Discuss Media Influences in Anti-Social Behavior. Essay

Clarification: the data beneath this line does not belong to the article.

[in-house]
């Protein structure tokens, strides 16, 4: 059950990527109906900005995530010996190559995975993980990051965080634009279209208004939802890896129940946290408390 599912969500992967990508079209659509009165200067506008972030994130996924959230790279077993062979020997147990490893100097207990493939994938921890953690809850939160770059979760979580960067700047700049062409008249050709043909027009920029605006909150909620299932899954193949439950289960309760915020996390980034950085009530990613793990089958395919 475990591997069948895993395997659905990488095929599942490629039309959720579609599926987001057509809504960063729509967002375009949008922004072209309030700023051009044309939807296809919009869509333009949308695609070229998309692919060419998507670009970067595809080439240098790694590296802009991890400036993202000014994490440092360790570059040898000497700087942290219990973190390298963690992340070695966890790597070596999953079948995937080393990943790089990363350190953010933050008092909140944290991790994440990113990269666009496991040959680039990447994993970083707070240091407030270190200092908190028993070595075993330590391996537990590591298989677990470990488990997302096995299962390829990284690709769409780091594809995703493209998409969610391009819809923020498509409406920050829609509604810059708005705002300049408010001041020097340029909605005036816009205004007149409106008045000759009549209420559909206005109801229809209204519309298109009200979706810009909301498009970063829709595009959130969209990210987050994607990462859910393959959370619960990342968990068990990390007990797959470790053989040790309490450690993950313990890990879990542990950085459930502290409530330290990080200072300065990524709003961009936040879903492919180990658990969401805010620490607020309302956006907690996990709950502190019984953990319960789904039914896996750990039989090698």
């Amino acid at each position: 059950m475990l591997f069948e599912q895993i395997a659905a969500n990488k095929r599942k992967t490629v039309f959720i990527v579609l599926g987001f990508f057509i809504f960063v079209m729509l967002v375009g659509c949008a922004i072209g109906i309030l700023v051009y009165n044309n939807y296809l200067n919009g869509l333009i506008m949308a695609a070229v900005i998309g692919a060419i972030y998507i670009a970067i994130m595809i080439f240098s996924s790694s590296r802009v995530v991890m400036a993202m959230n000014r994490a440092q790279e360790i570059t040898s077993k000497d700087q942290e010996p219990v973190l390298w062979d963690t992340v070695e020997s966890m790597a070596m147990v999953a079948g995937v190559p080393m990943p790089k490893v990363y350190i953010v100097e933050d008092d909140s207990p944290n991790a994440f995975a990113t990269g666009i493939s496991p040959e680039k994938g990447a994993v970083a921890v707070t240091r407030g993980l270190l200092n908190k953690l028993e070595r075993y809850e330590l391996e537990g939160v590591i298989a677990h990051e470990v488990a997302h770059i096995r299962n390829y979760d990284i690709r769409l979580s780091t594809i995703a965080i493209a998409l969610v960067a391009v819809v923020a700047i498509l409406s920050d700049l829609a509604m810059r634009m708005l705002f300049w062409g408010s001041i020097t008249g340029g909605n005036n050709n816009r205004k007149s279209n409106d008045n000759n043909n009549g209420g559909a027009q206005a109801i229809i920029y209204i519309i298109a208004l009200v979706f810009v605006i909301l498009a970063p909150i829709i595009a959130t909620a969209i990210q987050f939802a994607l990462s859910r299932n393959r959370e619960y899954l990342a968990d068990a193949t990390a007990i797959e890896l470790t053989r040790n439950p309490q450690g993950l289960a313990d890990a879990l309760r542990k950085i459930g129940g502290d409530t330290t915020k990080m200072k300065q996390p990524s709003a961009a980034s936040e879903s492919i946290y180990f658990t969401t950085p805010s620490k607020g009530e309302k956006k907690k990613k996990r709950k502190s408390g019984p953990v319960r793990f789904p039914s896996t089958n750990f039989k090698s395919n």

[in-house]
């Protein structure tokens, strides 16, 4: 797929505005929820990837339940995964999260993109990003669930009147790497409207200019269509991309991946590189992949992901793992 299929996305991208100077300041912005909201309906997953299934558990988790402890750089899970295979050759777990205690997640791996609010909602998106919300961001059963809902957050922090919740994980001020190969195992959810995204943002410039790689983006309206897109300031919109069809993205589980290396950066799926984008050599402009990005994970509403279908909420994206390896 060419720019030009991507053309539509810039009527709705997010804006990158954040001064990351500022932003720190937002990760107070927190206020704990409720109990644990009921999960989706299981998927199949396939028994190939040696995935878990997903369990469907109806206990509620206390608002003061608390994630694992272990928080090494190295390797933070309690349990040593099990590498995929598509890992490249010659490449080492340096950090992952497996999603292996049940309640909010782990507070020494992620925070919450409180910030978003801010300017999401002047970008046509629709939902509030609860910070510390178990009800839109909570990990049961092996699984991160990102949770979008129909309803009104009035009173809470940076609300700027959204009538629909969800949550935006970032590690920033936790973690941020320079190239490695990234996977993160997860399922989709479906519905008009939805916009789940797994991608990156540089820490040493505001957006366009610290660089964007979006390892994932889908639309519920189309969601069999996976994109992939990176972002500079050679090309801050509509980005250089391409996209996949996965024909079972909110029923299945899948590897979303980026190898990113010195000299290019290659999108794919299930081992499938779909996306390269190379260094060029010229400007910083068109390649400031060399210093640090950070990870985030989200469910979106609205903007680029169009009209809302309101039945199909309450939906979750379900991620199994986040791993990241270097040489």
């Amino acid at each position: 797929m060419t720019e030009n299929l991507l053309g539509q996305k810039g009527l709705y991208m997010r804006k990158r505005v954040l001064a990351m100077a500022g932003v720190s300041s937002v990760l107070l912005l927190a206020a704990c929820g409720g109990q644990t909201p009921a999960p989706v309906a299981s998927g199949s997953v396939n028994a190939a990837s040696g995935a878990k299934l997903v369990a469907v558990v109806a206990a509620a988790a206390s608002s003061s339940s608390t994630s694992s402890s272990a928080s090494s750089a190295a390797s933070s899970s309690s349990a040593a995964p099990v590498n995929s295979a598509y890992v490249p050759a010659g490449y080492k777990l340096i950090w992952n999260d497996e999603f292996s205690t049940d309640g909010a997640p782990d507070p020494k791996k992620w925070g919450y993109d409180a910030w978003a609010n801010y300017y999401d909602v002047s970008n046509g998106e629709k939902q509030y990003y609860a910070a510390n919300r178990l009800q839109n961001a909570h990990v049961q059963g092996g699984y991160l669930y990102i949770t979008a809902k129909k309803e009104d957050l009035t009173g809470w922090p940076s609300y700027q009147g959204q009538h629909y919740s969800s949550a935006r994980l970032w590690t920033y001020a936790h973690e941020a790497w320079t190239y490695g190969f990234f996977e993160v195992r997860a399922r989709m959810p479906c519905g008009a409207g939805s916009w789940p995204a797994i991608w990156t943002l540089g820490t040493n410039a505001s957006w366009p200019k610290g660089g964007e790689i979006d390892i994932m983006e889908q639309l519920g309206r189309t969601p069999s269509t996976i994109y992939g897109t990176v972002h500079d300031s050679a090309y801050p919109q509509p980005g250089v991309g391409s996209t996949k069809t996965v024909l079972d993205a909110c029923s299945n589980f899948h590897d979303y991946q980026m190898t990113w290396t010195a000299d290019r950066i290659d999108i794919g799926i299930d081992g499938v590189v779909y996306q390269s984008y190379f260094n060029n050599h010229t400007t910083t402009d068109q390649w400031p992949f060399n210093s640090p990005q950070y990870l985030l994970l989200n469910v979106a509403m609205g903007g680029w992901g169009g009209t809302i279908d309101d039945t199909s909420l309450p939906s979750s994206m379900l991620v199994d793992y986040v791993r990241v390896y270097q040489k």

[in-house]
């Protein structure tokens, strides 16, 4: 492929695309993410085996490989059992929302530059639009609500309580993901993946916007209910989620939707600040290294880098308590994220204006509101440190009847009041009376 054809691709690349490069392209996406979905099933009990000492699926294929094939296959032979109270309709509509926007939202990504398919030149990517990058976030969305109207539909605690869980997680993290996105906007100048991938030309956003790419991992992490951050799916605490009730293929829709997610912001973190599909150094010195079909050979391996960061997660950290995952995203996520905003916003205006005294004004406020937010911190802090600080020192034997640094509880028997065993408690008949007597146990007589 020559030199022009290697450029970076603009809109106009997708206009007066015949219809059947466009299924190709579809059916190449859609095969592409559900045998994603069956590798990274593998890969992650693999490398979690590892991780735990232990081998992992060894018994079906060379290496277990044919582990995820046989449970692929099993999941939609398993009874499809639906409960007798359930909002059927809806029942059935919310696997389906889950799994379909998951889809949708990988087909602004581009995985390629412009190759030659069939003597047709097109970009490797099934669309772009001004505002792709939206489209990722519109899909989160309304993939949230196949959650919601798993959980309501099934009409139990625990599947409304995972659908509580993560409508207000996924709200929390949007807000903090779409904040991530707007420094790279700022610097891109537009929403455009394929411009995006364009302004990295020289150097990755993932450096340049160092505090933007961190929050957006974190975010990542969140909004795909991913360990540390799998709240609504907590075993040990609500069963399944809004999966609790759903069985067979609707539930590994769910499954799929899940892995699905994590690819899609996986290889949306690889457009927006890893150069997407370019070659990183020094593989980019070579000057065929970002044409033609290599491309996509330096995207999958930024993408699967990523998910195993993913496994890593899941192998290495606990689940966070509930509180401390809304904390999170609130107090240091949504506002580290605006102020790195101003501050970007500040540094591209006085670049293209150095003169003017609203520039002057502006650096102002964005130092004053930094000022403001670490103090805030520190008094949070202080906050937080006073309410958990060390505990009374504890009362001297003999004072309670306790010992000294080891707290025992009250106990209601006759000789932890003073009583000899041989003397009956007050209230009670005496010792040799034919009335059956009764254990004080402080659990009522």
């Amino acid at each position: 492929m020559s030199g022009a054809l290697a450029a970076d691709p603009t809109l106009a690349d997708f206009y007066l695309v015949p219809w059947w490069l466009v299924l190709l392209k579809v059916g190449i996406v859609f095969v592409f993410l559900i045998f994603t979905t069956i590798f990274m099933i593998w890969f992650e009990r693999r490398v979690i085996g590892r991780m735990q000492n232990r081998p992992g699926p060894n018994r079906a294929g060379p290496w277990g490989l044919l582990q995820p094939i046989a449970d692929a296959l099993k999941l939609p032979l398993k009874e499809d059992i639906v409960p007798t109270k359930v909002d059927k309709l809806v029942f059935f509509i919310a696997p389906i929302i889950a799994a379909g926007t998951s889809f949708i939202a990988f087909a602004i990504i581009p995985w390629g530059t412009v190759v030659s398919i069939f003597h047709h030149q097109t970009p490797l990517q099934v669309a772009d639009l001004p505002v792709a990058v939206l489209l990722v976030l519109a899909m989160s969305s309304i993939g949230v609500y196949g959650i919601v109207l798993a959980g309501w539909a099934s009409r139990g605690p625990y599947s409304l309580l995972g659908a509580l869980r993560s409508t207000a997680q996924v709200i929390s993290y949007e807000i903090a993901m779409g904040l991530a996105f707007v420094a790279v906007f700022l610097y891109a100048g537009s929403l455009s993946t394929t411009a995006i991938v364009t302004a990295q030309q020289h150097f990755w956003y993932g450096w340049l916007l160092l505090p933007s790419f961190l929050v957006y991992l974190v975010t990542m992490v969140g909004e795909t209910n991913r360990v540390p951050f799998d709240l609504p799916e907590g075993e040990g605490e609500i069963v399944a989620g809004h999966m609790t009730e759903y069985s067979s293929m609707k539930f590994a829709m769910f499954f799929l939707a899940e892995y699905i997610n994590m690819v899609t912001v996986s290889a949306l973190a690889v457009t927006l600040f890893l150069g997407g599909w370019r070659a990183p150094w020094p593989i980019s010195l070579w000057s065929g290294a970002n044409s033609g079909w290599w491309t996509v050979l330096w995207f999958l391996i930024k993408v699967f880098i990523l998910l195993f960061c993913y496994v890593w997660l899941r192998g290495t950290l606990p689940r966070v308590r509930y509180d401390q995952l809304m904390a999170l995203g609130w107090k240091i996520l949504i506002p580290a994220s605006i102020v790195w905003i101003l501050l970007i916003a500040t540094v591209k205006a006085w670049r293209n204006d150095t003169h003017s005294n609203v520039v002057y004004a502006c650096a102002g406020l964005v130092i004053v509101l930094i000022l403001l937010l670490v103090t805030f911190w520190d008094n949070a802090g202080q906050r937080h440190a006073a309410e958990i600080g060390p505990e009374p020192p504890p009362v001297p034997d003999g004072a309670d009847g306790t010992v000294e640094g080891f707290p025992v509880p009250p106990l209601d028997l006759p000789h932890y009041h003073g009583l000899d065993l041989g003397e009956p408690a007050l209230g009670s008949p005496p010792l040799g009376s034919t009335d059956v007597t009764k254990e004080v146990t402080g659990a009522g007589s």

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Discuss media influences on anti-social behaviour This discussion has been at the centre of intense psychological research for the past 50 years or so; the question of just how media affects behaviour remains unanswered today. A key study defining the different sections of behaviour that are affected was put forward by Huesmann and Moise in 1996. The partners set about suggesting different ways that the public’s behaviour is altered by television. The extensive research resulted in 5 different categories, which I am going to discuss in this essay. The first of these is “Observational learning and imitation”. This shows that children may imitate violent behaviour they observe on television, especially if real people are involved and the child can identify themselves with the character. Phillips’s study of 1983 supports this theory; he examined crime statistics for a 10 day period following televised boxing contests and found an increase in violent crimes such as murder, yet when compared with statistics after an American football championship, no rise in aggressive behaviour was found. Despite identification of the aggressor being integral to this theory, Bandura’s research showed that a moderate level of aggression was found even though the protagonist was in a cartoon, where a decreased sense of character identification must occur with the child. Secondly, “Cognitive Priming” refers to the activation of aggressive thoughts and feelings and explains why people act more violently than normal after viewing a violent television show. Retrieval of the violent behaviours viewed may occur in a later scenario when any aspect of the televised act is paralleled in real life, no matter how prominent that aspect may be. The importance of this effect was illustrated in a study by Josephson in 1987; hockey players were deliberately frustrated and antagonised and then shown a
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